After the killing of Mahsa— a young girl who was murdered on the street past September by the regime’s security forces and whose death sparked the protest known by their motto “Woman, Life, Freedom”— numerous Iranian people have been imprisoned or killed. Reporting these numbers is always accompanied by an “at least” label because the Islamic Republic never officially announces any statistics. Thus, getting a grasp of these numbers becomes possible via self-reporting of the victims’ families and verifying the reports by human rights organizations. Therefore, I can say that “at least” five-hundred-forty people were killed during these protests, and “at least” sixty-eight of them were under the age of eighteen. Similarly, the number of imprisoned people is unclear. However, I am announcing assertively that more than nineteen-thousand people have been detained so far. Among the detainees, seventy people were sentenced to the death penalty per the announcements of the Ministry of Justice— among these seventy people, one was arrested for singing a few rap songs, and four others have already been executed because of participating in the protests.
The regime’s violence has even spread to hospitals. The security forces actively identify and arrest the wounded protesters from the anti-regime gatherings. In some cases, when the security forces faced resistance from the hospital personnel, they were even arrested. There are even some cases in which the security forces used tear gas at hospitals and clinical settings.
The security forces have sometimes used military-grade ammunition to repress the protesters. However, they have often used shotgun shells that spread a minimum of five metal pellets targeting the protesters’ faces resulting in the enucleation of the eye and blindness. The Iranian society of ophthalmology has joined the protests because of the high number of enucleations of the eyes and blindness, and has issued warnings and reports about the irreversible adverse impacts of these acts on the future well-being of the society. Furthermore, tens of reporters and writers have been charged, arrested, and imprisoned for reporting on the protest events that the regime strives not to share with the public. Among them are two reporters who took a picture of Mahsa’s hospitalization, reported on her funeral, and published them in domestic media. These two reporters are imprisoned for over two months and charged with made-up espionage charges.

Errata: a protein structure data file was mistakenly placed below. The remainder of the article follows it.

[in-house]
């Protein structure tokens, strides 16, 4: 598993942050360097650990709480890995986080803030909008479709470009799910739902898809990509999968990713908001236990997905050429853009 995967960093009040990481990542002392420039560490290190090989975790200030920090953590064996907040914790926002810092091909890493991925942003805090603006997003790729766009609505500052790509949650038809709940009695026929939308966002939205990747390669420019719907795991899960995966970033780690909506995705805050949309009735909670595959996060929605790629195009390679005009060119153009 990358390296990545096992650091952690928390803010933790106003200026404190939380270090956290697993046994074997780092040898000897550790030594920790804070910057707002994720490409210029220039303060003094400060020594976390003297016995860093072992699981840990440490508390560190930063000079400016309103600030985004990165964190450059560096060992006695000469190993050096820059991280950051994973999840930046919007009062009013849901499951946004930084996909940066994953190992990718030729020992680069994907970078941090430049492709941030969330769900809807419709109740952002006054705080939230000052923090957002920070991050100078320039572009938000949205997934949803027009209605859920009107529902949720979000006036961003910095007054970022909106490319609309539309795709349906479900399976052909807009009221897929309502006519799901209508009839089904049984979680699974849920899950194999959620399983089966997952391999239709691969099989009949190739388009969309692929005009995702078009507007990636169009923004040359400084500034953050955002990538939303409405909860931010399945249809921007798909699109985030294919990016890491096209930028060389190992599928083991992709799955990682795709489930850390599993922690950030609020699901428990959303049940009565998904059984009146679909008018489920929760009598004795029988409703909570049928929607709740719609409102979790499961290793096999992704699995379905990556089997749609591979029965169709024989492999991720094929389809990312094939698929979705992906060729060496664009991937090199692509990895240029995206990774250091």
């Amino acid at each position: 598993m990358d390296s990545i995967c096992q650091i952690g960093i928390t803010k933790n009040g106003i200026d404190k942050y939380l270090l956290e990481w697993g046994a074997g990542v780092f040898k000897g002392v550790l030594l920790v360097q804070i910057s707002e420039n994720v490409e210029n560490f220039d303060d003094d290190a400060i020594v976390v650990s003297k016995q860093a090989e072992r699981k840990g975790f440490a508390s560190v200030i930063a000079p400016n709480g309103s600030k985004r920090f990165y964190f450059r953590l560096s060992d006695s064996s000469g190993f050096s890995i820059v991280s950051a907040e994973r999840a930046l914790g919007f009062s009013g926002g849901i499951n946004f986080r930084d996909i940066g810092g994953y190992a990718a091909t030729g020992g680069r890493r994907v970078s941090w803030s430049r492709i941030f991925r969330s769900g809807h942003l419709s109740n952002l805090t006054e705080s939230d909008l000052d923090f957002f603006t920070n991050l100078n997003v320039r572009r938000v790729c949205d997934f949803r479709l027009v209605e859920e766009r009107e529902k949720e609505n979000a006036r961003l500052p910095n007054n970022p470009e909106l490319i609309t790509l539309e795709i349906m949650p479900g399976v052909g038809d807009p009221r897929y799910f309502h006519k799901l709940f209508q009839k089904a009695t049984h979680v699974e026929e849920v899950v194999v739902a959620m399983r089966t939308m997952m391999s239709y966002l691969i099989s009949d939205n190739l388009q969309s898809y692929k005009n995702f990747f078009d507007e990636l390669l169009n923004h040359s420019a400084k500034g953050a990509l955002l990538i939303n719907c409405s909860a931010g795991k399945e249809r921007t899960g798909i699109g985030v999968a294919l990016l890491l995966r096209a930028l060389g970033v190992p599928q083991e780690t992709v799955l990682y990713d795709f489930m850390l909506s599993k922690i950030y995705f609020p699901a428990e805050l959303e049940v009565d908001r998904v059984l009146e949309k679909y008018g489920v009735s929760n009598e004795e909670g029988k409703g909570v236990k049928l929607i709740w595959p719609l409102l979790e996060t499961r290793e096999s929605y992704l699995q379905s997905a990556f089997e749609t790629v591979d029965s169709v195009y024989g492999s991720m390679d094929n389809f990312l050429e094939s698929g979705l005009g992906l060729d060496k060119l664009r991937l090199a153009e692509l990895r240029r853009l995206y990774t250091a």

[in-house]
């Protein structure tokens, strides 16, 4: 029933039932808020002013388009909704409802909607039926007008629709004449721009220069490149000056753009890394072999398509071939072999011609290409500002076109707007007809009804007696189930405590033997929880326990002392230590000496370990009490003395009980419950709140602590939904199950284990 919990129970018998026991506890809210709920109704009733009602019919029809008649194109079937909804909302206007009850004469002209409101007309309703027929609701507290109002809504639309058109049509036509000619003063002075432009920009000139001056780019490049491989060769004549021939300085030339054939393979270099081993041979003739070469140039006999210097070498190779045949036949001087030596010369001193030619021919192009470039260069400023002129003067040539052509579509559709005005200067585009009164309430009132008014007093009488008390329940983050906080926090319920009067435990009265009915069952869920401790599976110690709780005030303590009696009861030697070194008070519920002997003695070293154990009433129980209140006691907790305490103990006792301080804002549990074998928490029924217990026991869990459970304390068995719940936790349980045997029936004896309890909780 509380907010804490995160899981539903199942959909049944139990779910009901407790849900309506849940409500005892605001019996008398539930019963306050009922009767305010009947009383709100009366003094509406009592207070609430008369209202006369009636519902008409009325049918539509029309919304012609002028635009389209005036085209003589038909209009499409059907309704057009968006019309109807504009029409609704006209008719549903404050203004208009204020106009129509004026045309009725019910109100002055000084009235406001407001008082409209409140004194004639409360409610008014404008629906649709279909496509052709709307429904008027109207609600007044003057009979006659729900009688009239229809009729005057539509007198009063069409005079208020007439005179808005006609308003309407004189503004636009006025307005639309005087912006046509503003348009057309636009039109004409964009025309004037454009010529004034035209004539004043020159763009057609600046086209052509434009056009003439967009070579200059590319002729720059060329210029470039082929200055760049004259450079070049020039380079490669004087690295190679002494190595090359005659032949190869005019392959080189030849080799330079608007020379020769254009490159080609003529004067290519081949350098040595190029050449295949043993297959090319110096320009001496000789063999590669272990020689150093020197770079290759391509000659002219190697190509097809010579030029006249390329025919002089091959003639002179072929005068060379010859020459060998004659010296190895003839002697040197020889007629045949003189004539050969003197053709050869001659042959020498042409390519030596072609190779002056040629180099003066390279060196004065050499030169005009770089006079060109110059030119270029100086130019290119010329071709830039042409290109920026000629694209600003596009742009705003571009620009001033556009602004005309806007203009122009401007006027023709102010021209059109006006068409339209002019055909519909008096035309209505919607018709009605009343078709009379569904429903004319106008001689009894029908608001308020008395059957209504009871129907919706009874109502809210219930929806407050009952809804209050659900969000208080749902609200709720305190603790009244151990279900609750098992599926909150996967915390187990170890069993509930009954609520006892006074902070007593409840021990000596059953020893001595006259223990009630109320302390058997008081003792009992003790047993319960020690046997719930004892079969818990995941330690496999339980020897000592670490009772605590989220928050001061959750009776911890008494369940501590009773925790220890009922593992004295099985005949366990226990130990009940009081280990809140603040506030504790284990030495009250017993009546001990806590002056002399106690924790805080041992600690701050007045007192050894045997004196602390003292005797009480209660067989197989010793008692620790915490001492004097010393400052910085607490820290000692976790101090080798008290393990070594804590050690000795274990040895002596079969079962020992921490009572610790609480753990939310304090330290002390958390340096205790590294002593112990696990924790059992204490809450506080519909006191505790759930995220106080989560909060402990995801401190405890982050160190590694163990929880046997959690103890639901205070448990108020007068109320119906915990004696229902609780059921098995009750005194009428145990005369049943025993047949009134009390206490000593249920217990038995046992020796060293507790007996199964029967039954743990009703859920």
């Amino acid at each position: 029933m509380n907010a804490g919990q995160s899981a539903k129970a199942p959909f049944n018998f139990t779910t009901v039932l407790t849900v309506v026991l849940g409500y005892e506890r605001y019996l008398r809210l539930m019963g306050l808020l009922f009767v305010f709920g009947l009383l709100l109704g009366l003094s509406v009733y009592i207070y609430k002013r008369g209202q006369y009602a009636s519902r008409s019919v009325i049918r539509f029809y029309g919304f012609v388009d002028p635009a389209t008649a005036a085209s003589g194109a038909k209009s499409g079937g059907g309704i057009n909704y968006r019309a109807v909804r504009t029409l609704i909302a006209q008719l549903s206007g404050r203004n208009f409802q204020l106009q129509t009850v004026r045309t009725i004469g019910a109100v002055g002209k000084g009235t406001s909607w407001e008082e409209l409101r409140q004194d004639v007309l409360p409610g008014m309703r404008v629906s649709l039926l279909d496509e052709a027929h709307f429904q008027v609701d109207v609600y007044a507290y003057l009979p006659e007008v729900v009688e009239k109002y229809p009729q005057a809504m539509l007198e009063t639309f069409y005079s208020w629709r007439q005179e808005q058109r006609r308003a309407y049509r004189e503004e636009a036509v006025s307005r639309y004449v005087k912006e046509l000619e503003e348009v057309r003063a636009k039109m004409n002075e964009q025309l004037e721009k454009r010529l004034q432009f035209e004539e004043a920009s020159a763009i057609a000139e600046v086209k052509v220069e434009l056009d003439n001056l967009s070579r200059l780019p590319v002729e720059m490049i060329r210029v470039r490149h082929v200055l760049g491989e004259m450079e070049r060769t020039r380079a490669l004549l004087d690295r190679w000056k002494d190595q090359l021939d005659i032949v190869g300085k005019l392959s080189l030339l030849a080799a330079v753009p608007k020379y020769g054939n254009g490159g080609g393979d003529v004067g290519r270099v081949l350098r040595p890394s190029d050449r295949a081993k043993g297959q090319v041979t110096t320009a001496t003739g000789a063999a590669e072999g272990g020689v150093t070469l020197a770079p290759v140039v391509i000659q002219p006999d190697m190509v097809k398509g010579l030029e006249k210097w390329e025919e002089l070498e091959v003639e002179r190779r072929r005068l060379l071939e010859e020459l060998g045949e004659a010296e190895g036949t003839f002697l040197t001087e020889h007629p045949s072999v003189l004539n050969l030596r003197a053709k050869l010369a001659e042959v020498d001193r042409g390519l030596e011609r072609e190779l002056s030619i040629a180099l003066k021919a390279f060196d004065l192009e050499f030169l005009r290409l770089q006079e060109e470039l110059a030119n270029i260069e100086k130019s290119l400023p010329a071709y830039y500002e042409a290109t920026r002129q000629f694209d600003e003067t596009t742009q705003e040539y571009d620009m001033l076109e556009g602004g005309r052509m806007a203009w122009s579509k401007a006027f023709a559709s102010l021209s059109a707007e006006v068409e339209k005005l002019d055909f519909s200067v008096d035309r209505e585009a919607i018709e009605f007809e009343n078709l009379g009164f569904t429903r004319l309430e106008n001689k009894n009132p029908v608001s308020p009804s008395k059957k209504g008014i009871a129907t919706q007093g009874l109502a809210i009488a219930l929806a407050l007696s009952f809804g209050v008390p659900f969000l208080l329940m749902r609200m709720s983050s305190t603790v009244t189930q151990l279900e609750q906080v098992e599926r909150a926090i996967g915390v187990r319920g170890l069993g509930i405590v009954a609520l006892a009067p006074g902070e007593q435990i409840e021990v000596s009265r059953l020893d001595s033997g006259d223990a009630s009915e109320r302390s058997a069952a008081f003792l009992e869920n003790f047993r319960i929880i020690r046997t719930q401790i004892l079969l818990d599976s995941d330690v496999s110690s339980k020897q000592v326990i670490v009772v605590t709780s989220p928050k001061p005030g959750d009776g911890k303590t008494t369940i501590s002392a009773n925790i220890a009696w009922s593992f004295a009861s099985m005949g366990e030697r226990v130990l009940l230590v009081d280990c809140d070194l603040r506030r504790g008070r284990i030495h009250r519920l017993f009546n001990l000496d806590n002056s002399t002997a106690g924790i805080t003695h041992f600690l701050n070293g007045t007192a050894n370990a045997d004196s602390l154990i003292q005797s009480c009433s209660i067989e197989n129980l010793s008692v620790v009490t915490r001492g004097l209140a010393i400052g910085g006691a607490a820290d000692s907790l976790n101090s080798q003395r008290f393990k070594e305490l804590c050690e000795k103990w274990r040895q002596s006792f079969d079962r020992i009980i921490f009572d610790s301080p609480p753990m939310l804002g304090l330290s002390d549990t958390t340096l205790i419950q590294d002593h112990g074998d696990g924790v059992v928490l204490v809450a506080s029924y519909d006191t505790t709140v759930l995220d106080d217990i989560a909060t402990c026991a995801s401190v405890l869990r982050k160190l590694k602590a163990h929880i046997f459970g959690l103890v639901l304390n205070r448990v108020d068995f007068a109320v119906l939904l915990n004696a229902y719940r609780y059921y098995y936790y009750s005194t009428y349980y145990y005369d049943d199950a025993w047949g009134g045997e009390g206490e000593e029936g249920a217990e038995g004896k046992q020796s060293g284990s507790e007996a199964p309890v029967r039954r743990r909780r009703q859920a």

Iranian people’s attempts at reforms over the last decades had no tangible outcome. The people of Iran are now demanding a regime change with protesting since September. Their motto is Woman, Life, Freedom. This motto comprises of two significant aspects. One aspect of it negates the existing theocracy in Iran, while its other aspect is a clear vote for a democratic and secular system because this motto only becomes possible under these circumstances.
The human rights violations during the recent protests are too extreme, prompting the United Nations Human Rights Council to pass a quasi-unanimous vote to form a special fact-finding committee about the killings and repressions of the protestors on November 29. Before the announcements of the committee members, the spokesperson of the government of Iran announced in a press conference that Iran’s government would not cooperate with the aforementioned committee. This announcement was highly predictable since Iran’s government has not issued any visas for United Nations Special Rapporteur on Human Rights in Iran in the last eleven years.
Iranian people are actively asking democratic countries to designate Iran’s Islamic Revolutionary Guard Corps (IRGC) as a terrorist group and impose sanctions on it because of IRGC’s crucial role in repressing the protestors. IRGC is incomparable to the Islamic Republic of Iran Army, whose duty is to protect Iran’s borders. IRGC’s only duty is to protect the regime. So, imposing sanctions on IRGC will weaken the regime and help the Iranian people triumph. Last month, European Parliament designated IRGC as a terrorist organization in response to the prevailing request of the Iranian people.
The “Woman, Life, Freedom” movement began with Iranian women’s initiative and flourished with Iranian men’s support. Iranian men are fighting shoulder-to-shoulder with the Iranian women because they have realized the triumph of women is the starting point of democracy.[i]
[i] This article is translated from Farsi/Persian to English by In Media Res editorial team.
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